Crisis Communication Lessons From Boeing’s 737 MAX Tragedies
When two of Boeing’s new 737 MAX passenger jets crashed within five months of each other in late 2018 and early 2019, killing a total of 346 people in Ethiopia and Indonesia, the company faced the worst crisis in its 100-year history. According to reports, an automated flight-control system had sent the airplanes into nosedives. The entire MAX fleet was grounded for 20 months.
After Boeing made changes in design, software and crew training, the Federal Aviation Administration cleared the 737 MAX to resume flights in December.
Ahead of that, Gordon Johndroe, vice president of global media relations and public affairs for the Chicago-based aircraft manufacturer, spoke to members of PRSA’s Corporate Communications Professional Interest Section in a Nov. 5 webinar. Here, he shares in his own words what the 737 MAX experience has taught him about crisis management:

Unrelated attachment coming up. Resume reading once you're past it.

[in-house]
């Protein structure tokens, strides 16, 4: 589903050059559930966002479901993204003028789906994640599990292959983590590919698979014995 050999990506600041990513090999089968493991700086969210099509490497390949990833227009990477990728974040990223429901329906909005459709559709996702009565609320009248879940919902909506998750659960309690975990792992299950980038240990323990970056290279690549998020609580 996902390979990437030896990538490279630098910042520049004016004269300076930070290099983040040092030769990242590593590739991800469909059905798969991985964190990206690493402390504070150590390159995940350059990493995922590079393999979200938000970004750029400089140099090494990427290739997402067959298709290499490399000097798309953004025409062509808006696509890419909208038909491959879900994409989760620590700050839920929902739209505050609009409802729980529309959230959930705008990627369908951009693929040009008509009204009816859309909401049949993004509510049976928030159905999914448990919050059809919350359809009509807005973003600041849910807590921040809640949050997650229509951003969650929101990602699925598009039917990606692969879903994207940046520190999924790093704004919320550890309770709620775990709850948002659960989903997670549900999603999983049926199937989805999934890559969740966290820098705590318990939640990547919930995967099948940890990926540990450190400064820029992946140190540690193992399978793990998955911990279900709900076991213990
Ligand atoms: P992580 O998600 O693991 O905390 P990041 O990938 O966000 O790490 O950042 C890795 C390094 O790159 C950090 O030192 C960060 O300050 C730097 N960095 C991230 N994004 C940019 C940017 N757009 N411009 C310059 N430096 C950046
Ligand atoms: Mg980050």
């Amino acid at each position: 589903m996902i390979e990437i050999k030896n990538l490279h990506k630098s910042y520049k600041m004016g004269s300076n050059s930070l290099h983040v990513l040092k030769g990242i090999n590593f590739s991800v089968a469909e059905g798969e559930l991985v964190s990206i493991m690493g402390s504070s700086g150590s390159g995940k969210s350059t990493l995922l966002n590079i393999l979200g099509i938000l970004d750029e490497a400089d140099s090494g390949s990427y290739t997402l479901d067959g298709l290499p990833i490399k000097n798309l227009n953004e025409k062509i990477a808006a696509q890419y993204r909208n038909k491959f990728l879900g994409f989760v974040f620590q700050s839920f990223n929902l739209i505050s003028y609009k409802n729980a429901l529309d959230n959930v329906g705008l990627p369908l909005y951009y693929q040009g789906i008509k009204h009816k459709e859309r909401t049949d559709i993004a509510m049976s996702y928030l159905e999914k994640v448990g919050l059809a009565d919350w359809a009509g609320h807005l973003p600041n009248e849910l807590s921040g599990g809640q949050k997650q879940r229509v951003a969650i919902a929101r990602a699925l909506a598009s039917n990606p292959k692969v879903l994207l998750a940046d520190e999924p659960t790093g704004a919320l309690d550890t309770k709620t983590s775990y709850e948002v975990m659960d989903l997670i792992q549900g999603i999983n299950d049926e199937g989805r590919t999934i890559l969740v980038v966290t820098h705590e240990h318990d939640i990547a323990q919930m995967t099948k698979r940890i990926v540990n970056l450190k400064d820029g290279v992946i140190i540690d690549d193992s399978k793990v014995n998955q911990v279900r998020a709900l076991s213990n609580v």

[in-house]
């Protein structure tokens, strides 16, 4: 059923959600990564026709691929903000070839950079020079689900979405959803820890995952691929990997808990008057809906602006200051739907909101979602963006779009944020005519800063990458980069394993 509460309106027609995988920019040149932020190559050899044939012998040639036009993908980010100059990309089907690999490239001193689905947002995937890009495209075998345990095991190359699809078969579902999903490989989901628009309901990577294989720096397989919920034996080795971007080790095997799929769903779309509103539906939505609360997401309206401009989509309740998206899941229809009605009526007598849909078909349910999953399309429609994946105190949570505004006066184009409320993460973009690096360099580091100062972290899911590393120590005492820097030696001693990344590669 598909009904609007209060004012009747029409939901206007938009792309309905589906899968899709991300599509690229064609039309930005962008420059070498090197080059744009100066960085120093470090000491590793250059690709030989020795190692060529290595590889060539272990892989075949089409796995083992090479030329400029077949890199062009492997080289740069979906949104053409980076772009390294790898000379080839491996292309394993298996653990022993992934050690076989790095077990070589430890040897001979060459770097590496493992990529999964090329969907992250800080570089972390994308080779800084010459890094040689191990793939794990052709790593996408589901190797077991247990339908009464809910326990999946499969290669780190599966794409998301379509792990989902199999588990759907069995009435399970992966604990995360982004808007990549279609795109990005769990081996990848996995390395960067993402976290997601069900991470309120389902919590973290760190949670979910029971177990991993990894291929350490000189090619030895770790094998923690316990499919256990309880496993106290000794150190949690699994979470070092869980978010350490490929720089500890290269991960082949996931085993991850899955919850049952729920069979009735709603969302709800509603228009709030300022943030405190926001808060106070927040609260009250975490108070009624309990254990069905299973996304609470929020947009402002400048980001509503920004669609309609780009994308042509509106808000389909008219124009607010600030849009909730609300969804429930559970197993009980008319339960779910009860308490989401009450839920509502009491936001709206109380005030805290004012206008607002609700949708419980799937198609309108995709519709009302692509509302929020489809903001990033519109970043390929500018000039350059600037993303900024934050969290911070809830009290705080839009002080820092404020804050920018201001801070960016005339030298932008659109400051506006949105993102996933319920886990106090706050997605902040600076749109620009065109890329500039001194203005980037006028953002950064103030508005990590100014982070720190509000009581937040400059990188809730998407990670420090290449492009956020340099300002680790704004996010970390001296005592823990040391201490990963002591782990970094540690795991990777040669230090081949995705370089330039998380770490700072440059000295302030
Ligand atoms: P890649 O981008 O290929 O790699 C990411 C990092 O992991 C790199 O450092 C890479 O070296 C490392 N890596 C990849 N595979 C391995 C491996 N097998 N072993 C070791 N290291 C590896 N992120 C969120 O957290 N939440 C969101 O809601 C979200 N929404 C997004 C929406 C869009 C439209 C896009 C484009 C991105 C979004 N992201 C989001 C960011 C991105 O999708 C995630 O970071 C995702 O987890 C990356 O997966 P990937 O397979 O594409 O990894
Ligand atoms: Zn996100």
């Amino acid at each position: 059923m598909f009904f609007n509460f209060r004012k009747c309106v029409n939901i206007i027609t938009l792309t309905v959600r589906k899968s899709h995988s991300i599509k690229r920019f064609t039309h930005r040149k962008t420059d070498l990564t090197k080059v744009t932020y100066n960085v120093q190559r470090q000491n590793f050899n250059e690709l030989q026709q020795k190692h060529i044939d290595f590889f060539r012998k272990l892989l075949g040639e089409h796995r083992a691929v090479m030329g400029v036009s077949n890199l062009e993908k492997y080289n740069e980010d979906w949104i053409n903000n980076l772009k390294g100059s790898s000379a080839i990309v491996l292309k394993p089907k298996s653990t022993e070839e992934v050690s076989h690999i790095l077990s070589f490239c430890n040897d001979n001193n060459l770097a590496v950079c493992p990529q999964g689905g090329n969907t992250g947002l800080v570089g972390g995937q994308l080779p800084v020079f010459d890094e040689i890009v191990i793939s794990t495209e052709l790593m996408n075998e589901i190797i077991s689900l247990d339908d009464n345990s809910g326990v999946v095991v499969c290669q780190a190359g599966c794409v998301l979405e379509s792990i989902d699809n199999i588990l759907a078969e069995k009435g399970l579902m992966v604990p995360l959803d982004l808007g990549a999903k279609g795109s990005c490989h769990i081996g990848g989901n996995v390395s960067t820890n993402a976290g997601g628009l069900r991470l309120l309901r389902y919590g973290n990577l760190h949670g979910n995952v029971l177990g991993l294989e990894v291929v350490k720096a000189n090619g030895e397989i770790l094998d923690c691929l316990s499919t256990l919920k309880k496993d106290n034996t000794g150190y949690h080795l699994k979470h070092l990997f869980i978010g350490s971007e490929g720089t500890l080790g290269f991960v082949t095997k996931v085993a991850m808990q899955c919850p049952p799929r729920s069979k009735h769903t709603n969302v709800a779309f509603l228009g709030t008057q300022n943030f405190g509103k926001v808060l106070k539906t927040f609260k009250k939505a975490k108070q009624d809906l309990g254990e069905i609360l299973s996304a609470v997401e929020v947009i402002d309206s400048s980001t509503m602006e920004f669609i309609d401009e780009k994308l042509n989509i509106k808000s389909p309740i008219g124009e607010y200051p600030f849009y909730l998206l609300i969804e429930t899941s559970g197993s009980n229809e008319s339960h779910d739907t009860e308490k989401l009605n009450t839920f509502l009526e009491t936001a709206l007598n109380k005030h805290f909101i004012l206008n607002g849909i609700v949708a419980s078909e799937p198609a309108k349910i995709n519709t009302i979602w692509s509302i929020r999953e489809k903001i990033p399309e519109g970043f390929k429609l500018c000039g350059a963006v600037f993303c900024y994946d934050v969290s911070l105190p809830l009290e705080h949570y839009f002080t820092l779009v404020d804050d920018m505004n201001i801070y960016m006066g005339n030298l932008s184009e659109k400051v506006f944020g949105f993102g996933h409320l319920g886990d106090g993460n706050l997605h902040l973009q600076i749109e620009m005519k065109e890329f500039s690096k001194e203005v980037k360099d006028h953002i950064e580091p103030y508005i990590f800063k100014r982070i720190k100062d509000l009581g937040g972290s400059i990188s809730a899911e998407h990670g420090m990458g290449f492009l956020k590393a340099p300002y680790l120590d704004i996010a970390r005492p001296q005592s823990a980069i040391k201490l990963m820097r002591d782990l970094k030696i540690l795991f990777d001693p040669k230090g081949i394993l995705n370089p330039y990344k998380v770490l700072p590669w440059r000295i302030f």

On crisis communications plans:
We have plans that allow us to act in a 24/48/72-hour situation. With the MAX, the playbook ran out after a few days, and we were in unprecedented territory. We need to plan for beyond 72 hours. You need a cadre of people within your organization who have media relations as a backup skillset … so the core team can catch their breath.
On rebuilding Boeing’s reputation:
I don’t want to talk too much about it until the MAX is safely flying again. And that doesn’t mean just one flight. We have months ahead of us of returning the fleet we have stored, about 450 aircraft, to their customers. And we’re going to do about half of that in 2021, and probably the remainder in 2022. The airlines themselves have to return their fleets to service.
Our main focus now is the safe return to service of the whole fleet. And frankly, that will speak more than any reputational campaign we can undertake. If people see that the plane is safely flying again, that is the substance that will drive the return, the revitalization of the Boeing name.
On the biggest lesson he learned about crisis communications:
The most important thing in crisis communications is to keep calm. Explain the situation to people internally, gather the facts, and try and get your information out as quickly and as accurately as you possibly can.